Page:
Companies looking to expand into a new market typically have conducted an initial thorough round of internal research and due diligence into what a particular market has to offer, says George J. Pofok, CCIM, SIOR, senior vice president at Cushman & Wakefield/CRESCO Real Estate. The next step is finding the right location within the market to open up for business.
“The ability to identify the right location often comes down to timing, which can be unpredictable,” Pofok says. “Each business must work within the existing opportunities. If the timing doesn’t work out, the company may not get the top destination on its wish list.”
While bad timing can preclude a company from landing its destination of choice, there are steps that can be taken to identify a location that still fits with the existing growth strategy.
Smart Business spoke with Pofok about best practices when looking to expand a business into a new market.
What considerations are key when studying a new market?
When a company is examining the potential entry into a new market, the likelihood is that it already has an existing customer base within that market. The next step is to perform an analytical survey to determine where customers are located and where the competition is set up.
Company leaders can lay these points out on a map and study where their business model would be the best fit. More often than not, businesses like to be in close proximity to their competition or to other companies that are in a similar type of industry.
The home improvement sector is a good example. In Bedford Heights, the intersection of Miles and Richmond has been identified as Contractors’ Row. It includes window, siding and roofing suppliers, bathroom and kitchen stores and tile companies, among others.
It’s a one-stop shop for consumers, whether they are homeowners or businesses, to get materials for home improvement work. If a designer has a customer in the car to talk about a project, he or she can travel from one store to the next to put together an overall fit plan.
This type of setup is particularly attractive to a national company that is looking to open up in a new market. These types of businesses aren’t as interested in taking risks and would rather come into an established market where their name brand will enable them to rise above the crowd and generate plenty of traffic.
How important are demographics when in the market assessment?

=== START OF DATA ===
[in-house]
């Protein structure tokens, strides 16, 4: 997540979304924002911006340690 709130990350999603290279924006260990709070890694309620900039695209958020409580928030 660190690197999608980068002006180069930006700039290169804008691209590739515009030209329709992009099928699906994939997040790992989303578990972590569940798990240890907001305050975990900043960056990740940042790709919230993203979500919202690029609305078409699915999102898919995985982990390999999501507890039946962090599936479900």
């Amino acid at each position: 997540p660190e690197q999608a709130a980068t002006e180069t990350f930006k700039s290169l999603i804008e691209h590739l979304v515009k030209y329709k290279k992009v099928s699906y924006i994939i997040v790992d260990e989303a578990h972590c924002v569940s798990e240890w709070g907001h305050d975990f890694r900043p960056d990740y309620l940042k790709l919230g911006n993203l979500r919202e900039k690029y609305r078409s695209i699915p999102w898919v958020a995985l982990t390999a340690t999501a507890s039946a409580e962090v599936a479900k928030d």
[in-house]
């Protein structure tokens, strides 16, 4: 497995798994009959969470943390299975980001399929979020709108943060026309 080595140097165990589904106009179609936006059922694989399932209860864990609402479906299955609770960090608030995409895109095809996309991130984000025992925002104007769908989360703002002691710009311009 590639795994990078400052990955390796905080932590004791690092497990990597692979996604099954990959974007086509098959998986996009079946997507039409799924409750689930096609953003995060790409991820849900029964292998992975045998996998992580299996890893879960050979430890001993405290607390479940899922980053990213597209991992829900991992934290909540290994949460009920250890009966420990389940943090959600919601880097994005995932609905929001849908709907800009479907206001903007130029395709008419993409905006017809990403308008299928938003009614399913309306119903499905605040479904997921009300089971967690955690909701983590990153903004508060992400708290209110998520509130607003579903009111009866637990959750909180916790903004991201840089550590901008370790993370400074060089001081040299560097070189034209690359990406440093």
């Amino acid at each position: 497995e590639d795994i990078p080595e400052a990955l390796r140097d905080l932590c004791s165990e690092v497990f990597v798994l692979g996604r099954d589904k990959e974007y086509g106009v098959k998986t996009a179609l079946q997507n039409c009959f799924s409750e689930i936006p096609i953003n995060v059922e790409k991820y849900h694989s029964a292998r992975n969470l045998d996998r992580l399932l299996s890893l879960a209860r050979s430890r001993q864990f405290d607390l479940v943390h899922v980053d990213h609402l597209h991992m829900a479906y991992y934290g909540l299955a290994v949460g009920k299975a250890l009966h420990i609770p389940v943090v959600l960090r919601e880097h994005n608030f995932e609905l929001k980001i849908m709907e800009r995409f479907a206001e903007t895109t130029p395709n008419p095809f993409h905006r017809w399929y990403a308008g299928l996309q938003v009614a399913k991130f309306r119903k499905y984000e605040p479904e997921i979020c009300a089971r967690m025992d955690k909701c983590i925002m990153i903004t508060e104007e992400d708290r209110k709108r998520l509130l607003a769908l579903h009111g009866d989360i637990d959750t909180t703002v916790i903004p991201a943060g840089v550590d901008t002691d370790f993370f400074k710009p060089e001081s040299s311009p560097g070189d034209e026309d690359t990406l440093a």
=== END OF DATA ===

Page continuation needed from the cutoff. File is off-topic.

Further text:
Market household income and demographics can play a role, as well as geography in certain cities. In Cleveland, there are eastsiders and westsiders, and there seems to be an imaginary line between the two that people don’t like to cross.
This will often lead companies to open up two operations, one on the eastside and the other on the westside. Others will try to locate in and around the intersection of Interstates 480 and 77 to get the best of both worlds. When businesses are prospecting for a new location, this type of knowledge about a market can be important factor in their ultimate decision.
Do long distances make this process more difficult, despite the available tools and resources?
Identifying the right market to enter into should be the main component driving the decision. The real estate is the easy part. Still, there are considerations that need to be made. Companies coming to a new region are often more cautious since they don’t know where sales will end up.
They may lease a smaller space and then all of a sudden, business is booming and they need to expand and/or relocate. Reliable forecasting can provide a better sense of a company’s performance and instill confidence to pursue a larger location, if the projections indicate success is likely.
Timing, once again, is also important. Right now, the market is extremely tight and the number of quality options is limited. Landlords are now looking to ink deals between five to 10 years. Taking the time to work with a professional real estate expert that has knowledge of the market and its attributes can pay big dividends and give companies a better chance to succeed in their new location. ●
Insights Real Estate is brought to you by Cushman & Wakefield/CRESCO Real Estate